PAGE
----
For people looking to earn a degree or certificate and increase their earning power while working full-time to support themselves or their family, restrictions such as holding a minimum GPA, maintaining continuous enrollment as a full-time student, or fulfilling community service requirements can be too much to handle.

Some states, such as Oregon, Michigan and Oklahoma, have no hoops to jump through, but that’s not the case nationwide. Students considering taking advantage of a free college program in their state should read the fine print carefully.

You may have heard the phrase “There’s no such thing as a free lunch.” In the case of many of these programs — which come with trade-offs that include additional time, paperwork, stress, and strict academic requirements — there’s no such thing as “free college,” either – at least, not yet.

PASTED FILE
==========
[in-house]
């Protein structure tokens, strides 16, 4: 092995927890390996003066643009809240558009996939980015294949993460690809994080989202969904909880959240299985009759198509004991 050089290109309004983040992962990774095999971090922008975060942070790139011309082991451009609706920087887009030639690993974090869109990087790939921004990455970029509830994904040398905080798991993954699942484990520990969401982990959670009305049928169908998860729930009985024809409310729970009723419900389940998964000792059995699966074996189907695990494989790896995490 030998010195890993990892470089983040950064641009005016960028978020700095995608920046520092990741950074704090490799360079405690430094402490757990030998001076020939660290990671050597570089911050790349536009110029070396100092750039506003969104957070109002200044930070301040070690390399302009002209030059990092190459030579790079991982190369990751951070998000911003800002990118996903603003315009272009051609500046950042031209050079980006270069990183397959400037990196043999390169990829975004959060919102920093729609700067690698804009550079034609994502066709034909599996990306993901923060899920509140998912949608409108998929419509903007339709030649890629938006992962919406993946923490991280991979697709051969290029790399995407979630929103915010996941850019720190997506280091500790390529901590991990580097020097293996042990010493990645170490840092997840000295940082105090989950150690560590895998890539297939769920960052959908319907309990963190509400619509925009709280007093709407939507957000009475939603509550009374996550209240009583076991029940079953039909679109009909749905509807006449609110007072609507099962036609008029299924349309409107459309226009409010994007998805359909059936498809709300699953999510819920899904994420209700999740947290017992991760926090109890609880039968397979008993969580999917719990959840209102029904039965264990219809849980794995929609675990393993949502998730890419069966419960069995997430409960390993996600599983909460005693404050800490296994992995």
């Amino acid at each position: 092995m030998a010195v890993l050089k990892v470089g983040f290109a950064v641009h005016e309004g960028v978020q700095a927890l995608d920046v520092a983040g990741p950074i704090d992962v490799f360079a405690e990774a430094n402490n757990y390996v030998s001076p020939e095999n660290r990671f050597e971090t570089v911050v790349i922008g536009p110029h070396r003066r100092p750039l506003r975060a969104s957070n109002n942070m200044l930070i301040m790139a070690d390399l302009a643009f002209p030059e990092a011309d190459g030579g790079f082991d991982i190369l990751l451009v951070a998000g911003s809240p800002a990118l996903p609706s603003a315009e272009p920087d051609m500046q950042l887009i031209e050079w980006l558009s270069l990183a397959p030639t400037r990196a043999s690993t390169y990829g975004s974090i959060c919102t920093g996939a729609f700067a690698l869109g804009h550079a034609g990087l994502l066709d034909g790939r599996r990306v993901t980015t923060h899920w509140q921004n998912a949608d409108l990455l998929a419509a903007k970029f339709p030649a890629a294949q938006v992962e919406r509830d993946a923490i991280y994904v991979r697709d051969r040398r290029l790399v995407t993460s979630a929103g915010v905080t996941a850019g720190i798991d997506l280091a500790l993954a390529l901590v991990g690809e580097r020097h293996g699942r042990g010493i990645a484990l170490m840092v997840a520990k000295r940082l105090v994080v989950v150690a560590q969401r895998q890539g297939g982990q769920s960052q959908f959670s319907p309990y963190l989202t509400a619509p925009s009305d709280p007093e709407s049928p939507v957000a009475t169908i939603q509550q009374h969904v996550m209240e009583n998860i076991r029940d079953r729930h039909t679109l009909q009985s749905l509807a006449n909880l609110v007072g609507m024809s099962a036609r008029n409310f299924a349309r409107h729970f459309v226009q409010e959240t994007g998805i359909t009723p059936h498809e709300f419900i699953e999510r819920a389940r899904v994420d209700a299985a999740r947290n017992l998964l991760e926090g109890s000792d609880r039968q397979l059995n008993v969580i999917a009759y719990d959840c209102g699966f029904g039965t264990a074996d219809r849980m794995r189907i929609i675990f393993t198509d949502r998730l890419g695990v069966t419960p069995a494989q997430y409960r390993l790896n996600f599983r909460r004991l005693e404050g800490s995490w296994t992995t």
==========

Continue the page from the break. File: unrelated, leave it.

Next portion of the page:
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About the Author

Dawn Allcot is a full-time freelance writer and content marketing specialist who geeks out about finance, e-commerce, technology, and real estate. Her lengthy list of publishing credits include Bankrate, Lending Tree, and Chase Bank. She is the founder and owner of GeekTravelGuide.net, a travel, technology, and entertainment website. She lives on Long Island, New York, with a veritable menagerie that includes 2 cats, a rambunctious kitten, and three lizards of varying sizes and personalities – plus her two kids and husband. Find her on Twitter, @DawnAllcot.